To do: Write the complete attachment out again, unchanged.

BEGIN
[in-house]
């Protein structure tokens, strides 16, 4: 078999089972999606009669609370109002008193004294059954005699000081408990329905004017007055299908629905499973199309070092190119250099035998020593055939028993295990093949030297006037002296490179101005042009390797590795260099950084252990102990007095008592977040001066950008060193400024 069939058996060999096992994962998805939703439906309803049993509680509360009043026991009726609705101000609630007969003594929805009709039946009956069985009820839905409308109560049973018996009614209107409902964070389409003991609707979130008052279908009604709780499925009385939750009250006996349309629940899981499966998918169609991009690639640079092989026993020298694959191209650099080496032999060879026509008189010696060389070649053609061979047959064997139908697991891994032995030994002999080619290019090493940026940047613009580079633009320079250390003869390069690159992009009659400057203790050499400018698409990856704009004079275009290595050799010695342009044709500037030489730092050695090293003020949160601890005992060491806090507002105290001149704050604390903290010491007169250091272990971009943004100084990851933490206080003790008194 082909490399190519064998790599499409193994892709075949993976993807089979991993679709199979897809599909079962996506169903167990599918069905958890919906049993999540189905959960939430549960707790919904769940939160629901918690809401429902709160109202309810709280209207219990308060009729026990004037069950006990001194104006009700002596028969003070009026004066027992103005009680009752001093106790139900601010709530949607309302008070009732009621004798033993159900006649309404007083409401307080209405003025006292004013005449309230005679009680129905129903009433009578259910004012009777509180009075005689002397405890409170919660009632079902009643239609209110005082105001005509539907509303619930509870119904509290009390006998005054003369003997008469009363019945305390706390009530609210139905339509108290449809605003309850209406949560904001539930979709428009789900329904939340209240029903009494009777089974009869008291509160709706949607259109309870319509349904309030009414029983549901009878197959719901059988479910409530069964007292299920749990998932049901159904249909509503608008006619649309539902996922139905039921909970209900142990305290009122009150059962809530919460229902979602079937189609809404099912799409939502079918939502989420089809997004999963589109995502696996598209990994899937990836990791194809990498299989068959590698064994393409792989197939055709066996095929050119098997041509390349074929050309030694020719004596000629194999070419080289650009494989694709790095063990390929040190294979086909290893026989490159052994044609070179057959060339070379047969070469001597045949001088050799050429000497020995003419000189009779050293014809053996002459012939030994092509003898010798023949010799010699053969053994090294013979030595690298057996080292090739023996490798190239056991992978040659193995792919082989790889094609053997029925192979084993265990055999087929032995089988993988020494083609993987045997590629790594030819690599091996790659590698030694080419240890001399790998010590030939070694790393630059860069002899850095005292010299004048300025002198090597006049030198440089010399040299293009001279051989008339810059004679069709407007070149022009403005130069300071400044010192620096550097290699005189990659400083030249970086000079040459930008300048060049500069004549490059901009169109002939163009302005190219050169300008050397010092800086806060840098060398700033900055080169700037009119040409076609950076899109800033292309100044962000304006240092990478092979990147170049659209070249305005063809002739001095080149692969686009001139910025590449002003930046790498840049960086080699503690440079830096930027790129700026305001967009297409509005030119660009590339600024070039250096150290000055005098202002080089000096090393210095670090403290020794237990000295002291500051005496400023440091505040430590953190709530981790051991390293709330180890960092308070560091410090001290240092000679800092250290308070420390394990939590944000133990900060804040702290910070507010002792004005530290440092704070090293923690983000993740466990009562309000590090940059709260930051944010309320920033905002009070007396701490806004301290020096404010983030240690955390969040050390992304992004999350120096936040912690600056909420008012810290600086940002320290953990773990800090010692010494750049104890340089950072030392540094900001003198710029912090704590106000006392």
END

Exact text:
[in-house]
């Protein structure tokens, strides 16, 4: 078999089972999606009669609370109002008193004294059954005699000081408990329905004017007055299908629905499973199309070092190119250099035998020593055939028993295990093949030297006037002296490179101005042009390797590795260099950084252990102990007095008592977040001066950008060193400024 069939058996060999096992994962998805939703439906309803049993509680509360009043026991009726609705101000609630007969003594929805009709039946009956069985009820839905409308109560049973018996009614209107409902964070389409003991609707979130008052279908009604709780499925009385939750009250006996349309629940899981499966998918169609991009690639640079092989026993020298694959191209650099080496032999060879026509008189010696060389070649053609061979047959064997139908697991891994032995030994002999080619290019090493940026940047613009580079633009320079250390003869390069690159992009009659400057203790050499400018698409990856704009004079275009290595050799010695342009044709500037030489730092050695090293003020949160601890005992060491806090507002105290001149704050604390903290010491007169250091272990971009943004100084990851933490206080003790008194 082909490399190519064998790599499409193994892709075949993976993807089979991993679709199979897809599909079962996506169903167990599918069905958890919906049993999540189905959960939430549960707790919904769940939160629901918690809401429902709160109202309810709280209207219990308060009729026990004037069950006990001194104006009700002596028969003070009026004066027992103005009680009752001093106790139900601010709530949607309302008070009732009621004798033993159900006649309404007083409401307080209405003025006292004013005449309230005679009680129905129903009433009578259910004012009777509180009075005689002397405890409170919660009632079902009643239609209110005082105001005509539907509303619930509870119904509290009390006998005054003369003997008469009363019945305390706390009530609210139905339509108290449809605003309850209406949560904001539930979709428009789900329904939340209240029903009494009777089974009869008291509160709706949607259109309870319509349904309030009414029983549901009878197959719901059988479910409530069964007292299920749990998932049901159904249909509503608008006619649309539902996922139905039921909970209900142990305290009122009150059962809530919460229902979602079937189609809404099912799409939502079918939502989420089809997004999963589109995502696996598209990994899937990836990791194809990498299989068959590698064994393409792989197939055709066996095929050119098997041509390349074929050309030694020719004596000629194999070419080289650009494989694709790095063990390929040190294979086909290893026989490159052994044609070179057959060339070379047969070469001597045949001088050799050429000497020995003419000189009779050293014809053996002459012939030994092509003898010798023949010799010699053969053994090294013979030595690298057996080292090739023996490798190239056991992978040659193995792919082989790889094609053997029925192979084993265990055999087929032995089988993988020494083609993987045997590629790594030819690599091996790659590698030694080419240890001399790998010590030939070694790393630059860069002899850095005292010299004048300025002198090597006049030198440089010399040299293009001279051989008339810059004679069709407007070149022009403005130069300071400044010192620096550097290699005189990659400083030249970086000079040459930008300048060049500069004549490059901009169109002939163009302005190219050169300008050397010092800086806060840098060398700033900055080169700037009119040409076609950076899109800033292309100044962000304006240092990478092979990147170049659209070249305005063809002739001095080149692969686009001139910025590449002003930046790498840049960086080699503690440079830096930027790129700026305001967009297409509005030119660009590339600024070039250096150290000055005098202002080089000096090393210095670090403290020794237990000295002291500051005496400023440091505040430590953190709530981790051991390293709330180890960092308070560091410090001290240092000679800092250290308070420390394990939590944000133990900060804040702290910070507010002792004005530290440092704070090293923690983000993740466990009562309000590090940059709260930051944010309320920033905002009070007396701490806004301290020096404010983030240690955390969040050390992304992004999350120096936040912690600056909420008012810290600086940002320290953990773990800090010692010494750049104890340089950072030392540094900001003198710029912090704590106000006392």